The FDA document also addresses the security of wireless signals and data from medical devices. Wireless transmissions should be encrypted to safeguard not only the data but also hospital information systems, it says. Among the areas of vulnerability, it warns, are Bluetooth communications between devices and wireless networks.
The guidelines don’t discuss the issue of hackers trying to take control of implanted devices such as pacemakers and defibrillators. Fears of that kind of cybercrime –which, so far, have proved baseless — were sparked by a letter that the Information Security and Privacy Advisory Board, which advises the National Institute of Standards and Technology (NIST), sent to government agencies last year. The board suggested that FDA take this kind of threat into account in its regulation of monitoring devices.
The FDA statement also makes several “recommendations for pre-market submissions for devices that incorporate RF wireless technology.” The agency suggests how manufacturers should describe wireless devices in submissions to the FDA and directs them to provide information about any “risks and potential performance issues” associated with a device’s wireless functions. In addition, the FDA wants device makers to describe the testing of their products for the range of risks described in the guidance.
The FDA notes that the Federal Communications Commission (FCC) also regulates wireless technology, so jumping through the FDA’s hoops might not be sufficient to obtain approval for wireless medical devices.
Last September, for example, the FCC released its final rule for medical body-area networks (MBANs), which include wearable monitors that send data to wireless hubs in hospitals. The FCC allocated certain portions of the radio frequency band to MBANs, one for indoor and another for outdoor use.
Story by Dan Gunderson, Minnesota Public Radio August 8, 2013
FERGUS FALLS, Minn. — Martha Hitzeman is legally blind, and at 87, needs medication for pain and to prevent strokes.
But sometimes she forgets to take her pills.
“She was starting to miss doses, sometimes maybe four or five doses in 10 days,” said her daughter, Marie Fuchs. “So I knew she wasn’t getting the medication she needed.”
Fuchs, who manages her mother’s medication, enrolled Hitzeman last August in MedSmart, a pilot project run by PioneerCare a long-term-care facility in Fergus Falls.
Her mother now has a small device on her kitchen table that holds two weeks’ worth of medication. The automated dispenser beeps twice a day — and keeps beeping until Hitzeman tips it over and the pills are dispensed.
“When I hear it ringing, I do what I need to do and take my time getting out here ’cause it will ring till I get here,” Hitzeman said. “It’s really a wonderful convenience.”
By ensuring that elderly people take medications, the simple device could allow them to stay healthy and out of the hospital or nursing home. After a year, it has proved so successful that other communities plan to start using the program.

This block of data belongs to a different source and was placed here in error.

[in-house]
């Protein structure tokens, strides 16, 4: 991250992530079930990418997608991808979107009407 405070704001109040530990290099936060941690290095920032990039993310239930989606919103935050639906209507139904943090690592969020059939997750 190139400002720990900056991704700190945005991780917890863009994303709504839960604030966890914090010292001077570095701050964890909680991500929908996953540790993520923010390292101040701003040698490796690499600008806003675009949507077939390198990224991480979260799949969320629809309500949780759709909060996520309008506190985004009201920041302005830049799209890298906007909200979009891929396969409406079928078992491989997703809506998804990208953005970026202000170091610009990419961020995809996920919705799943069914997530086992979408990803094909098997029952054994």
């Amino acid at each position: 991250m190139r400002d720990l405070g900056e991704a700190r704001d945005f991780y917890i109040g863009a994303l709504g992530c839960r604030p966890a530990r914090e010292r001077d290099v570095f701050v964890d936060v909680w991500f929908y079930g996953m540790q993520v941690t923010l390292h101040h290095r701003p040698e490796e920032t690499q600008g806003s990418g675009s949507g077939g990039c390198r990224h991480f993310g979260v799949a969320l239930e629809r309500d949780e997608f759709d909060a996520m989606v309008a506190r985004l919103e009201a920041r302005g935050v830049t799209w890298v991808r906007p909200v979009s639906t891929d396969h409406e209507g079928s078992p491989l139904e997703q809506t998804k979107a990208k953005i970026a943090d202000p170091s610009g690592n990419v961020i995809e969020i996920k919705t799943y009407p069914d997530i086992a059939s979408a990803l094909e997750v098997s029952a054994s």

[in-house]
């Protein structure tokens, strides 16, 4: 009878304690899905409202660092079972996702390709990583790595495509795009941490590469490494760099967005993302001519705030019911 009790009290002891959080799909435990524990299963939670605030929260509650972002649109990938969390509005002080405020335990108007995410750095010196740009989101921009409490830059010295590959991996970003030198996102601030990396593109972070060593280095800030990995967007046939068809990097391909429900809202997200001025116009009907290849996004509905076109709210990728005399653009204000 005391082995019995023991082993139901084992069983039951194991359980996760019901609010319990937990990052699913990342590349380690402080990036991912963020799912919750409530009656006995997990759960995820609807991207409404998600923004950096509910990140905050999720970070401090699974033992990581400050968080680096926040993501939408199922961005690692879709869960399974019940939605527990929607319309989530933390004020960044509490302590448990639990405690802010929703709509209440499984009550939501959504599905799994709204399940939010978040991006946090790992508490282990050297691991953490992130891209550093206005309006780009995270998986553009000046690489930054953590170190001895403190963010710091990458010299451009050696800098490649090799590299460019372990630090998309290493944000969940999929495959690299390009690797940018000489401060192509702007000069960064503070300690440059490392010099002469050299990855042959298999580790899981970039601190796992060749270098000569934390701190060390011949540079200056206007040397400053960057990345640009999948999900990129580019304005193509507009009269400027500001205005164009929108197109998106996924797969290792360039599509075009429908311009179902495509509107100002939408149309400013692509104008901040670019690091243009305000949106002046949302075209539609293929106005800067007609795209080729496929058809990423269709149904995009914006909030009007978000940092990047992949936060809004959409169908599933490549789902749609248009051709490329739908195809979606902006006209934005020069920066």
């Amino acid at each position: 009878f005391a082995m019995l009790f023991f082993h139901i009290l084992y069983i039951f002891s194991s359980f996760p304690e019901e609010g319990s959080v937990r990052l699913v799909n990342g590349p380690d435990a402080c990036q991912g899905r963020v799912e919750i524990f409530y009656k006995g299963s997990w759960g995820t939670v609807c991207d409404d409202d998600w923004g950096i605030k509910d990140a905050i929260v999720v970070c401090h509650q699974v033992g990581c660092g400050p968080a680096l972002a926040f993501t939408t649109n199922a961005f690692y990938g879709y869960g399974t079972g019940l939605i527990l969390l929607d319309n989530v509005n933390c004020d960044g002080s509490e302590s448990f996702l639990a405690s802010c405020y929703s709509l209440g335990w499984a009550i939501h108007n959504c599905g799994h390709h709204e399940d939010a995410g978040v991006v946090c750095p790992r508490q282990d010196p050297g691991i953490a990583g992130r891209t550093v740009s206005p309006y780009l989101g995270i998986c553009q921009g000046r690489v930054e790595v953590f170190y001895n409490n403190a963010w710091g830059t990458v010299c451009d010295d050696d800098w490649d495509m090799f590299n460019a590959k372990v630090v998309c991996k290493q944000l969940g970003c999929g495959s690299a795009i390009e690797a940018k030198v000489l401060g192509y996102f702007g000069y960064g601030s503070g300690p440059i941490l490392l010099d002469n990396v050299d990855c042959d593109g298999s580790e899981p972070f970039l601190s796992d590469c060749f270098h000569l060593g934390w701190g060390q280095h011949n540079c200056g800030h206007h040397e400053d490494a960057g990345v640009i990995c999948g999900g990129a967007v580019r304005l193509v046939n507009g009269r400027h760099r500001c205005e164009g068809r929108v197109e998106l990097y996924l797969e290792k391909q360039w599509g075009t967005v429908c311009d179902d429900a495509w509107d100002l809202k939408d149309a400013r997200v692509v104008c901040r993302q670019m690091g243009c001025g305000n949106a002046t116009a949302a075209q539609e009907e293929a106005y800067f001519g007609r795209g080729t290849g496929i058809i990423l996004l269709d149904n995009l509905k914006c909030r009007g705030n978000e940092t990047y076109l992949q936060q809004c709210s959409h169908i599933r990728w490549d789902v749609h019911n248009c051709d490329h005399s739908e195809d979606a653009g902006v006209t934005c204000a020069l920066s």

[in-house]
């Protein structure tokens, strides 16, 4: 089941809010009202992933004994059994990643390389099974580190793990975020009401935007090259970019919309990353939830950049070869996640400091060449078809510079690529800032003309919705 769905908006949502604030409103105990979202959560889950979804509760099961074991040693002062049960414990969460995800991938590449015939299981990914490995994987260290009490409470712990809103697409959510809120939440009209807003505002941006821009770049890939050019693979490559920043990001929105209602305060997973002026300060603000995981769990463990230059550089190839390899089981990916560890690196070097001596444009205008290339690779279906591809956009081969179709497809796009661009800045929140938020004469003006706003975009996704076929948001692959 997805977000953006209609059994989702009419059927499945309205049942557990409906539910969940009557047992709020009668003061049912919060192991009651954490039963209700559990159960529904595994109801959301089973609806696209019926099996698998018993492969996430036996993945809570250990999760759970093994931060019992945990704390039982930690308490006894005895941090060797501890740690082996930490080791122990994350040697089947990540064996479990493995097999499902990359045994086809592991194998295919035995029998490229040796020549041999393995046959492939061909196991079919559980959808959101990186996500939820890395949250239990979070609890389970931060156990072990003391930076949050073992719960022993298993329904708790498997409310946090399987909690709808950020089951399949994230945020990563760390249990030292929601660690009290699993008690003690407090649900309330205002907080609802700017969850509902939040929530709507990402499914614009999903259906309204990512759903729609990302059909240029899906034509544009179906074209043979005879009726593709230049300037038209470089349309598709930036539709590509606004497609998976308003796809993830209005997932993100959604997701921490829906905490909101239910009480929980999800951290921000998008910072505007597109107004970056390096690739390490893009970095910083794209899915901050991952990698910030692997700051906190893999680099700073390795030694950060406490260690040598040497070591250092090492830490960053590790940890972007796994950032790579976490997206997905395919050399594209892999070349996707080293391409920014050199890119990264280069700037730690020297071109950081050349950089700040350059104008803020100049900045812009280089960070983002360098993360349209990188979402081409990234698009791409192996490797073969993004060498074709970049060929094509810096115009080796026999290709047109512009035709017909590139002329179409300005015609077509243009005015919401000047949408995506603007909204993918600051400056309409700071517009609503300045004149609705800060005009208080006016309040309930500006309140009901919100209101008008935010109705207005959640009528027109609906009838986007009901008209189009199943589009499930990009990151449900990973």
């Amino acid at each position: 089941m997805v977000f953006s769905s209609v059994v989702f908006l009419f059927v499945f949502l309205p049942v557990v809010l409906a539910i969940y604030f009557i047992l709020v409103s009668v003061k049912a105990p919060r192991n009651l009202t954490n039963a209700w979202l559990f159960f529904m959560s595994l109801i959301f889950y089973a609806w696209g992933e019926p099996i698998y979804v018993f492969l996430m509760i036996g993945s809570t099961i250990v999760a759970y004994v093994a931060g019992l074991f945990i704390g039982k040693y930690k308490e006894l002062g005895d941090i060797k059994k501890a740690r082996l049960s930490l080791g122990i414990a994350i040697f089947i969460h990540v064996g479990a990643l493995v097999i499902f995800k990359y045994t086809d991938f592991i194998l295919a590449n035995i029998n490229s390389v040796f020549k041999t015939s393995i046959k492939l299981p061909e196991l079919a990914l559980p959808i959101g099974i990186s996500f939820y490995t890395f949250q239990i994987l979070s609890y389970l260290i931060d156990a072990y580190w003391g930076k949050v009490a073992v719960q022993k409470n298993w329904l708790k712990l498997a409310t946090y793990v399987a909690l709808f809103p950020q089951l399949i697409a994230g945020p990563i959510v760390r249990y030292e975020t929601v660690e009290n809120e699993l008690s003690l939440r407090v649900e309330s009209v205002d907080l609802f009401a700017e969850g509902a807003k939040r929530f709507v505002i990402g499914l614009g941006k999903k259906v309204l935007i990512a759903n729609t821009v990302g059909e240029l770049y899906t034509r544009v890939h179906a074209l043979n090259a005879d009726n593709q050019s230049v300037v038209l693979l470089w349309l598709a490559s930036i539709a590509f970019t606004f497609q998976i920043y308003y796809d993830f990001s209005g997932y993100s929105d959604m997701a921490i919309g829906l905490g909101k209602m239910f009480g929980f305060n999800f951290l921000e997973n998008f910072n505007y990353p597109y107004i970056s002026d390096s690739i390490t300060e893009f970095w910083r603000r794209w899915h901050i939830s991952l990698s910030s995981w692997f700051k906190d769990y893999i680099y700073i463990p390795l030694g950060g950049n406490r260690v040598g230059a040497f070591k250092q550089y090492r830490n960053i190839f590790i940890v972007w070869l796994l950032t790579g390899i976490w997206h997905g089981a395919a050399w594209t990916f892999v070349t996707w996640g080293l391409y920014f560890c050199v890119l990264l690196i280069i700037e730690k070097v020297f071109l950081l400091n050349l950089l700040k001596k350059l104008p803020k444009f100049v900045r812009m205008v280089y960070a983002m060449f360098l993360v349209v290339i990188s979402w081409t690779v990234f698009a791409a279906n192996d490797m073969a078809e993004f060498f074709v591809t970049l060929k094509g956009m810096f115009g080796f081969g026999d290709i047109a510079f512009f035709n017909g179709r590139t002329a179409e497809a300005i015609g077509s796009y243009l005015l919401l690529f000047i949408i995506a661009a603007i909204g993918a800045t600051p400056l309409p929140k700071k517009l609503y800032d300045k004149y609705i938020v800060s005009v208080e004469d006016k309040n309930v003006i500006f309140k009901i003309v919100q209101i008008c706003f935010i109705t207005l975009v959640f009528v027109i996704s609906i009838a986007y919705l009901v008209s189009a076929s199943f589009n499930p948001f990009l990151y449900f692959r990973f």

MedSmart was created in response to a state Minnesota Department of Human Services request for ideas that could help elderly patients stay at home. It is funded in part by a $117,000 DHS matching grant.
The device is connected to a phone line, and if it isn’t tipped over within an hour, Marie Fuchs will receive an automated text message.
“I was able to take a week’s vacation last fall and not worry about her taking her meds every day,” Fuchs said. “It gives her the independence and gives me the peace of mind that she’s getting what she needs.”
The MedSmart program costs patients $39 a month. Data collected during the project found the device reduced medication errors for most participants.
In Fergus Falls, there are 73 people using the MedSmart program, 40 of whom are monitored each day. On a recent week, 39 took their medication as directed 100 percent of the time.
The device won’t help everyone. For some, it won’t provide the level of help they need. However, the project is filling a need in the community, said Todd Johnson, a pharmacist at Lake Region Healthcare in Fergus Falls.
“I know there’s a case or two where family members have said, ‘you pretty much allowed my family member to maintain independent living, when they weren’t able to do that before,’ ” he said. “Non compliance, especially with chronic disease medications, or just not taking them properly or running out of them is a major cause of re-admissions, clinic visits.”
There are a number of devices on the market that dispense medication, but what makes the Fergus Falls project unique is that it’s not just about technology, said Karen Wulfekuhle, director of home and community services for PioneerCare. It provides a local team of health professionals who decide on the best solution for individual patients, she said.
Wulfekuhle is trying to convince insurance providers to pay for the medication reminder. She said it’s not unusual for insurance to pay hundreds of dollars a month for drugs a patient needs.
“The argument is, how valuable is that medication if they’re not taking it? A $39 a month charge for a machine that helps support their health – [it] makes sense to cover that expense if in turn it’s going to keep them out of the hospital,” she said.